Guest Conductor Vladimir Jurowski, a familiar presence on the podium here in Philadelphia, returned for a visit to Verizon Hall in late October, for a concert we hear broadcast on Sunday that continues three programming themes heard throughout this season: the 40/40 Project, the presentation of pieces that have not been performed on subscriptions concerts in at least the past 40 years, or ever; a month-long celebration of the “Art of the Pipe Organ,” featuring Verizon Hall’s majestic Fred J.
Gregg describes his awe-filled experience visiting the house where Schubert was born in Vienna.
It's so easy to find oneself attracted to the music of Franz Schubert. His unmatched gift for lyricism makes him so approachable, so comprehensible; and we feel ourselves being pulled into his musical world – in my case, at a very early age. But now, with the wisdom of my years, my appreciation for Schubert has deepened. For lying within this musical world of color and melodic beauty is a powerful undertow of mystery, of light and dark, of profundity beyond the years of a young genius who lived only until the age of 31. January 31st, 2013 marks the 215th anniversary of Schubert's birth - so I thought it was an opportune time to share my thoughts on one of my all-time favorite composers.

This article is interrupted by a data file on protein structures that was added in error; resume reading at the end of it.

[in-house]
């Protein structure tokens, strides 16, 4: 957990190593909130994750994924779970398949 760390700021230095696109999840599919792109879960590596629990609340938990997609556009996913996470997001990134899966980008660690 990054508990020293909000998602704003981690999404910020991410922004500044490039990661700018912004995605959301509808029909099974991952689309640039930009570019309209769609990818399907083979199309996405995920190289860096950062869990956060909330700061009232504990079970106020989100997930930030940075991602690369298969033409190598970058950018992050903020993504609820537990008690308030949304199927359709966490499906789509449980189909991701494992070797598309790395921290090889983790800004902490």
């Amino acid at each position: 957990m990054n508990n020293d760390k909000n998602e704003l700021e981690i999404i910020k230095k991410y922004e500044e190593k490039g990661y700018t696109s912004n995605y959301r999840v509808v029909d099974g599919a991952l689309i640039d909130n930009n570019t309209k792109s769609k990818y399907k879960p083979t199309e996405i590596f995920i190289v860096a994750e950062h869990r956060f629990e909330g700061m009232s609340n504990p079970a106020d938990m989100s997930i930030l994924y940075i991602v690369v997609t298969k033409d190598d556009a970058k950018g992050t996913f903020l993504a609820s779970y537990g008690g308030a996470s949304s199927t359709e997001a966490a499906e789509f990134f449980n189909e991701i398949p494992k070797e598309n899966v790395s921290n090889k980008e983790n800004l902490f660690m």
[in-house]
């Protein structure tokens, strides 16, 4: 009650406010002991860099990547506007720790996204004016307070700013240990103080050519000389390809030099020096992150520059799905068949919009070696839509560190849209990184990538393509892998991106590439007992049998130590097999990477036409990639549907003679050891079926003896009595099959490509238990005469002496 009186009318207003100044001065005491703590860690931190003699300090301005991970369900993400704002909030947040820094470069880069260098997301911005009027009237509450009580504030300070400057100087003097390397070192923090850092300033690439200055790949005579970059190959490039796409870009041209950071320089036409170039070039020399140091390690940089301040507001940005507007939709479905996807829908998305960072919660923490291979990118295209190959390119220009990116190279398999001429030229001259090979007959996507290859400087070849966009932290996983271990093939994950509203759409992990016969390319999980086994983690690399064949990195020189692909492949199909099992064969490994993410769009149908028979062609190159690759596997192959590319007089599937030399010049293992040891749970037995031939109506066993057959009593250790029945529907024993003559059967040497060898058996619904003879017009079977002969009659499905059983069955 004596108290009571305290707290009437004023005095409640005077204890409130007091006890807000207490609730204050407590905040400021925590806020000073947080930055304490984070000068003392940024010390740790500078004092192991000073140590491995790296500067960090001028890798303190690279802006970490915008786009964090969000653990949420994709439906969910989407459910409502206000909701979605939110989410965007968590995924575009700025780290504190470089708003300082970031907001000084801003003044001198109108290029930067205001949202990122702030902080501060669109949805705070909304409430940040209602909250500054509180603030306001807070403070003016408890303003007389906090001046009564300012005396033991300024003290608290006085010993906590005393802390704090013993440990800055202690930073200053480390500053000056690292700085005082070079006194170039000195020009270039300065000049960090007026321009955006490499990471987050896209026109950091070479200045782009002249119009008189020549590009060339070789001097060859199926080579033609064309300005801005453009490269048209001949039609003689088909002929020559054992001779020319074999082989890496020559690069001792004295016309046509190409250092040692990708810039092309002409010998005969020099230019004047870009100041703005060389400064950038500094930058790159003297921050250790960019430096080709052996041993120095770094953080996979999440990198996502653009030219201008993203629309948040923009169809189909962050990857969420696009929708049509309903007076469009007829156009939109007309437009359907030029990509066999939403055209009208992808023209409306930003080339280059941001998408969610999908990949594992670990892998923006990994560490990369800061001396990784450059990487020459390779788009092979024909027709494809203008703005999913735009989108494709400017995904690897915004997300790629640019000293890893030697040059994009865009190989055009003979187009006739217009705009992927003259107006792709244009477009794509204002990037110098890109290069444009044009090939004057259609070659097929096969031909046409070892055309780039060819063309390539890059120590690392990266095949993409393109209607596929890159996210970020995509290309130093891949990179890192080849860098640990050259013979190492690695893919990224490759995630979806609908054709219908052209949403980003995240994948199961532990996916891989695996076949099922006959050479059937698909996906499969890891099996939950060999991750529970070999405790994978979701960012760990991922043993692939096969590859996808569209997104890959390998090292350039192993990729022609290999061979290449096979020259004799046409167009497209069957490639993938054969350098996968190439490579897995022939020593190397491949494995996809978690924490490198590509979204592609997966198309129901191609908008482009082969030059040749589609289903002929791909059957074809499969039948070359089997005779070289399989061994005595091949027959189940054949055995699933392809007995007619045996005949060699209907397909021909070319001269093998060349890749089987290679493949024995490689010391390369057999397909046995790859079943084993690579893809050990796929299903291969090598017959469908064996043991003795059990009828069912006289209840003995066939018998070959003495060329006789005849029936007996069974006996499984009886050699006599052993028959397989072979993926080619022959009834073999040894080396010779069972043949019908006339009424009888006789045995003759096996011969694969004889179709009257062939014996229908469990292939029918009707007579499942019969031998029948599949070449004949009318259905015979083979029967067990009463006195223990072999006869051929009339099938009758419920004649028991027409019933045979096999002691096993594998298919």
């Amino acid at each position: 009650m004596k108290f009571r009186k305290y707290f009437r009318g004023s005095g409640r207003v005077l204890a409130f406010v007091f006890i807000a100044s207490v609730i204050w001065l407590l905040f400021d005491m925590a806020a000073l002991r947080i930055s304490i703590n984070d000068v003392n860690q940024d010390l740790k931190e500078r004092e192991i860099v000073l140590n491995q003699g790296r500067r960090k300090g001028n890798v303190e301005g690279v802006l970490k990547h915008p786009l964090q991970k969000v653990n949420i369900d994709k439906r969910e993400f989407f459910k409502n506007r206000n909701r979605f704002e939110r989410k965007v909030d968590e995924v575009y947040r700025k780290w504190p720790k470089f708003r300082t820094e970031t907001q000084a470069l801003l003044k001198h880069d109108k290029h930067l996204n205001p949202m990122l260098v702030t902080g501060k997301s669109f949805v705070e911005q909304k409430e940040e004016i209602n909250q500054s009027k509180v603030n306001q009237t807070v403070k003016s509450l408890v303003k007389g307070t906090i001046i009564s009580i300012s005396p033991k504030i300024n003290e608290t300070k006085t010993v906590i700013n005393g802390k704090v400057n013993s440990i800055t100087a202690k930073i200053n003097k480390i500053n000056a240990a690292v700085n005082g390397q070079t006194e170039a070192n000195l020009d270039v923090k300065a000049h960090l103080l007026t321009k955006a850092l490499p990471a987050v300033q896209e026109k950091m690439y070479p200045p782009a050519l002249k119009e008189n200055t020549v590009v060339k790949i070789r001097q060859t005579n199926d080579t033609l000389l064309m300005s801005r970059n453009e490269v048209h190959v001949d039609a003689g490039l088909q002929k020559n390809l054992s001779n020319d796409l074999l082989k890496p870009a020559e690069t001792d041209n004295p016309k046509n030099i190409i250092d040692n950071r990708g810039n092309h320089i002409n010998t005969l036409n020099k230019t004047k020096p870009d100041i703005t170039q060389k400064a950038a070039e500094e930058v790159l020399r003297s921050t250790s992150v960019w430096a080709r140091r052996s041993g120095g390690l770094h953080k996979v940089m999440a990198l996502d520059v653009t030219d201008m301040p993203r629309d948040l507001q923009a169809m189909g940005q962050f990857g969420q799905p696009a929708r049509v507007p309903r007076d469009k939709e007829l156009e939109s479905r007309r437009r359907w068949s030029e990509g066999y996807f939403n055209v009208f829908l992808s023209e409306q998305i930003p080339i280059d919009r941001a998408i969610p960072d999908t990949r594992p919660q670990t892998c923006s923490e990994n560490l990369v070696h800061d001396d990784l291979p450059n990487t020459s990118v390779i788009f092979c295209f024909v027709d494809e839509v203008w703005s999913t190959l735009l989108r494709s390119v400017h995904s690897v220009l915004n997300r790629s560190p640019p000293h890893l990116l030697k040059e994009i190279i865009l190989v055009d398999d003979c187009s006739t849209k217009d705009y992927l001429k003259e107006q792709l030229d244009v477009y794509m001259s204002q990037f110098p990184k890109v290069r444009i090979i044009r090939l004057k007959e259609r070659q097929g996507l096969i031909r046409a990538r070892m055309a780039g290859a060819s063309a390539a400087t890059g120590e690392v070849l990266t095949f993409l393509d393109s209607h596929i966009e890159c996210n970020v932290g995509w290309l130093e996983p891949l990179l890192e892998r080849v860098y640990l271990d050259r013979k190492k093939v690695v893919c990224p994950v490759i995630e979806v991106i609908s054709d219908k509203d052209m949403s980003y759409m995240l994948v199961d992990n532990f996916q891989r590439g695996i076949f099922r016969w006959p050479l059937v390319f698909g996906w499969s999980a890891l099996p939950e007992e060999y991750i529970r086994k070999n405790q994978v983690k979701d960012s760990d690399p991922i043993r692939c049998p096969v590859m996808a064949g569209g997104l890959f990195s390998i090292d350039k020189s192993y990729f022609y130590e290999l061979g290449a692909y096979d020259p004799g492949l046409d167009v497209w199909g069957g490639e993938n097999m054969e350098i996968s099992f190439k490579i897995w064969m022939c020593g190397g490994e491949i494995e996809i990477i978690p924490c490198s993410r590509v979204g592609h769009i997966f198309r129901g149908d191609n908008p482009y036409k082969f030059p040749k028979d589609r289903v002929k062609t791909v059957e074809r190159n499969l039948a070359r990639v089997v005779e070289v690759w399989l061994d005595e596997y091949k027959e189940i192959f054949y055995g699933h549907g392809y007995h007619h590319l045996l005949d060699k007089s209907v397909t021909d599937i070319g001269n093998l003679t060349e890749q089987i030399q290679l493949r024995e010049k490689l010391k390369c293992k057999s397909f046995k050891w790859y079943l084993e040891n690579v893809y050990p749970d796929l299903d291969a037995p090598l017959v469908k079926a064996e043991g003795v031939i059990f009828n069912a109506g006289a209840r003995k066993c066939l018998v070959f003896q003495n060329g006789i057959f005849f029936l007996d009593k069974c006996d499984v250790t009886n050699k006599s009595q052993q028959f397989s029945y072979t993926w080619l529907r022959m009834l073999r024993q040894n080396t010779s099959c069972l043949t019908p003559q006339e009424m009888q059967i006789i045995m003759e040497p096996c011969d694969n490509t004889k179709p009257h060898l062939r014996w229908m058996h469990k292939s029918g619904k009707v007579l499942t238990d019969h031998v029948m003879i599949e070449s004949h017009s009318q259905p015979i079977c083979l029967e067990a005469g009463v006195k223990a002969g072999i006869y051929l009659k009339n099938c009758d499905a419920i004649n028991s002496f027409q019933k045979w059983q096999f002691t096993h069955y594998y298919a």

Classical host Gregg Whiteside discusses DON CARLOS with Meridee Duddleston.
A long war between France and Spain winds down with a peace treaty. A cross-border royal marriage solidifies the deal. Over the course of the next several hours, Italian composer Guiseppe Verdi tests the limits of a king’s power, the good intentions of a jealous princess, and the loyalty of a dear friend. Underscoring it all, are the righteous fury of the Spanish Inquisition and the unfulfilled love of Spain’s Don Carlo and the virtuous Elizabeth of France, culminating in one puzzling conclusion.